Tuesday, March 30, 2010

Lost in Thought: "Ab Aeterno"

I know this is a little late for me with this, but sue me. I've got other things on the go. Anyway, I liked this episode, as I like most episodes of the show, but apparently I don't love it as much as everyone else seems too. It hit a major point in the island's past and even gave more insight into who Jacob and the Man in Black are. It had a strong emotional story for Richard, but I still think "Dr. Linus" was a better episode. For me, maybe I was expecting too much from this one. I was figuring it was going to fill in even more than it did. And as I have stated before, unfulfilled expectations, even unreasonable ones will make you disappointed.

One of my friends called the romantic story as strong as or even better than the episode "The Constant" from Season 4 which I was surprised at. I couldn't really say why at the time I thought that was bizarre, but in reflection I think the story of Desmond and Penny had a lot more build up and had a greater payoff. Meanwhile, we are just introduced to Isabella this episode. I can see parallels in the two stories and in the end, payoff makes me more attached to that other story by far.

Anyway, that all aside, here are my few thoughts on the episode. I am hearing strong arguments now that maybe the Man in Black is not actually a bad guy. This is from one Pearson Moore and honestly, you need to go to sl-lost.com and look for Pearson Moore's writings and reflections on this season's episodes. He has some of the most incredible insight into images and the backgrounds of symbols and in addition is well-versed in theology. He picks up on a lot from watching and he doesn't read spoilers. He delves into what Lost is about and does not care as much about what is happening. Once again, he suggests that maybe the Man in Black is an angel and that Jacob maybe more like the devil.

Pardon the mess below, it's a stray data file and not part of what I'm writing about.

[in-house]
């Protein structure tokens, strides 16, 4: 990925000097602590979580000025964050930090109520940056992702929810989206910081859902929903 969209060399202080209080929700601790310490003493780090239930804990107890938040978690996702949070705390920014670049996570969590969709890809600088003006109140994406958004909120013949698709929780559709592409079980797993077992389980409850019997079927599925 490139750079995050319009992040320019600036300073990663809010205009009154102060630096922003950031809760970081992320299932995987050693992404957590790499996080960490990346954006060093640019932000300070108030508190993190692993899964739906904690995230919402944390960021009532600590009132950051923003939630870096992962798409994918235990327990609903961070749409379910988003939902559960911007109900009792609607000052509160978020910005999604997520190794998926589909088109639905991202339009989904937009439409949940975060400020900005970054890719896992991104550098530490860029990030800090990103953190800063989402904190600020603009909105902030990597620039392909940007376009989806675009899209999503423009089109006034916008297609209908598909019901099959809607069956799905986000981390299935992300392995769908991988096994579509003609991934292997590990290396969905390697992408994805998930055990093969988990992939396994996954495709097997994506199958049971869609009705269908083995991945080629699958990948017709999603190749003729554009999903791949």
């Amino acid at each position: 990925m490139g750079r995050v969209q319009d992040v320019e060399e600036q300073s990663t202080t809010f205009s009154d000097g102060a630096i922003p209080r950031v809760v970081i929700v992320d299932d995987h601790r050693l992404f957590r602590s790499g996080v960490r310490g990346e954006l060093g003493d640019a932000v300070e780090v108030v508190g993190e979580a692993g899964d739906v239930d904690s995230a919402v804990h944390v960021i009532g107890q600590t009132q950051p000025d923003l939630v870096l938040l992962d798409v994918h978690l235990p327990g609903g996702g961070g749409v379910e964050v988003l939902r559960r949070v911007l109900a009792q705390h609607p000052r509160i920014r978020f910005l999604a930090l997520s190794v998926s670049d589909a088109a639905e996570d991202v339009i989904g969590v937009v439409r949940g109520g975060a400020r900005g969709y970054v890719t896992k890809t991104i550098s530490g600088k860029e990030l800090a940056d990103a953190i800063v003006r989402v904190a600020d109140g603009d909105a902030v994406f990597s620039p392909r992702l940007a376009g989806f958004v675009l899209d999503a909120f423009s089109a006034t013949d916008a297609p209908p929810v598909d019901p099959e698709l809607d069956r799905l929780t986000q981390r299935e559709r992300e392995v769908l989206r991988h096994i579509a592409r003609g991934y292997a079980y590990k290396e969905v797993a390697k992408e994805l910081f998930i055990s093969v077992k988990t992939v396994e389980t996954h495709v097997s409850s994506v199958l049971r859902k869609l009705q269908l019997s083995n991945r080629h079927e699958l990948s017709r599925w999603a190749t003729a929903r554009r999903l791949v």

Pearson also pointed out that when Richard stated that he was in hell, Jacob only refuted the idea that Richard was dead. He could be in hell still, but just not dead.

I like the fact that they are really trying to blur who is good and bad. It is making you really have to look at what is actually evil and good. It is really highlighting for me that in some regards, popular images of what is good and what is evil is almost cartoony. We label something as evil and then that is it. If you are evil, you have no redeeming element to you. But people never consider themselves evil and if they do, then they see no hope for themselves. They have given in that this is their lot in life. Generally, however, people see themselves as good or the very least, not evil. That all of the choices that they make are generally good.

The view of evil is one that is the destruction of life. Tyranny that tries to squash freedom. Evil lacks the ability to love. That it is a force that looks to conquer good. That it wants the world. Almost none of those things can be true. A person does not want those things, typically. The battle I have with myself is not one where I am holding back the urge to kill everyone around myself because I want to see death or I want to exert my power over everything around me. Evil doesn't work like that, but some people kind of look at evil in that regard and thus they believe that they cannot be evil. "Clearly, I must be a good person. I don't want other people to suffer, thus I am good."

Evil is a lot more common than that. In fact, I believe that evil is not a power that is somehow and equal yet opposite to good, but rather a mere corruption of what is good. Usually, a lot of evil that people do come out of a perverted sense of what is good. The other kind is what is more often see and it is purely putting yourself ahead of others.